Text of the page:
20. 31. Functions of CSF, continued,… <ul><li>2. Facilitation of pulsatile cerebral blood flow, </li></ul><ul><li>Distribution of peptides, hormones, neuroendocrine factors and other nutrients and essential substances to cells of the body, </li></ul><ul><li>Wash away waste products. </li></ul><ul><li>Cardiovascular dynamics are also affected by CSF pressure, as the flow of blood must be tightly regulated within the brain to assure consistent brain oxygenation . </li></ul>
  21. 32. Blood brain Barrier (BBB) <ul><li>It is formed by the tight junctions between capillary endothelial cells of the brain and between epithelial cells in the choroid plexus. This effectively prevents proteins from entering the brain in adults and slow the penetration of smaller molecules. </li></ul><ul><li>Mechanisms of transport: </li></ul><ul><li>Bulk flow. </li></ul><ul><li>Carrier mediated transfer </li></ul><ul><li>Vesicular transport. </li></ul>
  22. 33. Penetration of substances into the brain <ul><li>Molecules pass easily:H2O, CO2, O2, lipid-soluble free forms of steroid hormones. </li></ul><ul><li>Molecules not pass: proteins, polypeptides. </li></ul><ul><li>Slow penetration: H+, HCO3- </li></ul><ul><li>Glucose : its passive penetration is slow, but is transported across brain capillaries by GLUT1 </li></ul>
  23. 34. Functions of BBB <ul><li>Maintanins the constancy of the environment of the neurons in the CNS. </li></ul><ul><li>Protection of the brain from endogenous and exogenous toxins. </li></ul><ul><li>Prevent escape of the neurotransmitters into the general circulation. </li></ul>
  24. 35. Development of BBB <ul><li>Premature infants with hyperbilirubinemia, free bilirubin pass BBB, and may stain basal ganglia causing damage (Kernicterus). </li></ul>
  25. 36. Clinical implications <ul><li>Some drugs penetrate BBB with difficulty e.g. antibiotics and dopamine. </li></ul><ul><li>BBB breaks down in areas of infection, injury, tumors, sudden increase in blood pressure, and I.V injection of hypertonic fluids. </li></ul><ul><li>Injection of radiolabeled materials help diagnose tumors as BBB is broken down at tumor site because of increased vascularity by abnormal vessels. </li></ul>
  26. 37. Circumventricular organs <ul><li>Posterior pituitary. </li></ul><ul><li>Area postrema. </li></ul><ul><li>Organum vasculosum of the lamina terminalis (OVLT). </li></ul><ul><li>Subfornical organ (SFO). </li></ul><ul><li>These areas are outside the blood brain barrier. They have fenestrated capillaries . </li></ul><ul><li>Functions: </li></ul><ul><li>Chemoreceptor trigger zone. As area postrema that trigger vomiting & cardiovascular control. </li></ul><ul><li>Ang II acts on SFO and OVLT to increase H2O intake. </li></ul><ul><li>IL2 induce fever by (+) circumventricular organs. </li></ul>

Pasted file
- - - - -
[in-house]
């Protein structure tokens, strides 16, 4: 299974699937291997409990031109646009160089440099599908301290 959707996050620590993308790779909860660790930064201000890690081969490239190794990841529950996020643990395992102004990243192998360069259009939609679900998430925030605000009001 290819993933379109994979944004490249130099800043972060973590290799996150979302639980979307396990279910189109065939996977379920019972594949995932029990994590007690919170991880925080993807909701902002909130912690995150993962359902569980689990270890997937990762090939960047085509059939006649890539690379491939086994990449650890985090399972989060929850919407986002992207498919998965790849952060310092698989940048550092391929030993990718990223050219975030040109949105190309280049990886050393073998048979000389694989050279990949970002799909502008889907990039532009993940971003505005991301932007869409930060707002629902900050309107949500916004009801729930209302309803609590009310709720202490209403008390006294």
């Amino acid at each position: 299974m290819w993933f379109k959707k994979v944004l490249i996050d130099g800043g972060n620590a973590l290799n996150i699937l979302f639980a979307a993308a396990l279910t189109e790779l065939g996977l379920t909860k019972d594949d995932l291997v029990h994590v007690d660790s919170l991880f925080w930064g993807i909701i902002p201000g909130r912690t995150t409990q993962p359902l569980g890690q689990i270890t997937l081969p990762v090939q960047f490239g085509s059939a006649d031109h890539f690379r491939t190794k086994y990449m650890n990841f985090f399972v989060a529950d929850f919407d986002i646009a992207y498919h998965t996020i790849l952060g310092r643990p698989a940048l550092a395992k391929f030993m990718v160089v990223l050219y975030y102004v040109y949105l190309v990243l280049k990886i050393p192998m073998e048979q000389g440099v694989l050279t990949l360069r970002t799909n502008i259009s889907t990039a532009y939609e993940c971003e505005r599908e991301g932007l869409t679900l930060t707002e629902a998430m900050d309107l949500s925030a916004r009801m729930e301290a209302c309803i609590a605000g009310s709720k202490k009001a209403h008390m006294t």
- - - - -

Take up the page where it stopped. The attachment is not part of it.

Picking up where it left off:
27. 38. Circumventricular organs
  28. 39. Cerebral blood flow <ul><li>756 ml/min. </li></ul><ul><li>Can be calculated by the equation: </li></ul><ul><li>Q/(A-V) </li></ul><ul><li>Q= amount of given substance. </li></ul><ul><li>A = arterial conc of the substance. </li></ul><ul><li>V= venous concentration of the substance </li></ul><ul><li>Nitrous oxide is used. </li></ul>
  29. 40. Regulation of cerebral circulation <ul><li>Constant total cerebral blood flow is maintained under varying conditions. </li></ul><ul><li>ABP at brain level. </li></ul><ul><li>Venous pressure at brain level. </li></ul><ul><li>Intracranial pressure. </li></ul><ul><li>Blood viscosity. </li></ul><ul><li>Degree of active constriction or dilation of cerebral vessels. </li></ul>
  30. 41. Regulation of cerebral circulation, continued… <ul><li>Role of intracranial pressure; </li></ul>
  31. 42. Regulation of cerebral circulation, continued,…. <ul><li>Autoregulation: </li></ul><ul><li>Ability of tissue to regulate their blood flow according to their activity. </li></ul>
  32. 43. Regulation of cerebral circulation, continued,…. <ul><li>Effect of ICP changes on systemic blood pressure; </li></ul><ul><li>Cushing reflex: </li></ul><ul><li>If ICP > 33 mmHg over a short period of time, CBF will drop markedly, leading to ischemia of vasomotor area. Then blood pressure rises. </li></ul>
  33. 44. <ul><li>Role of vasomotor and sensory nerves </li></ul>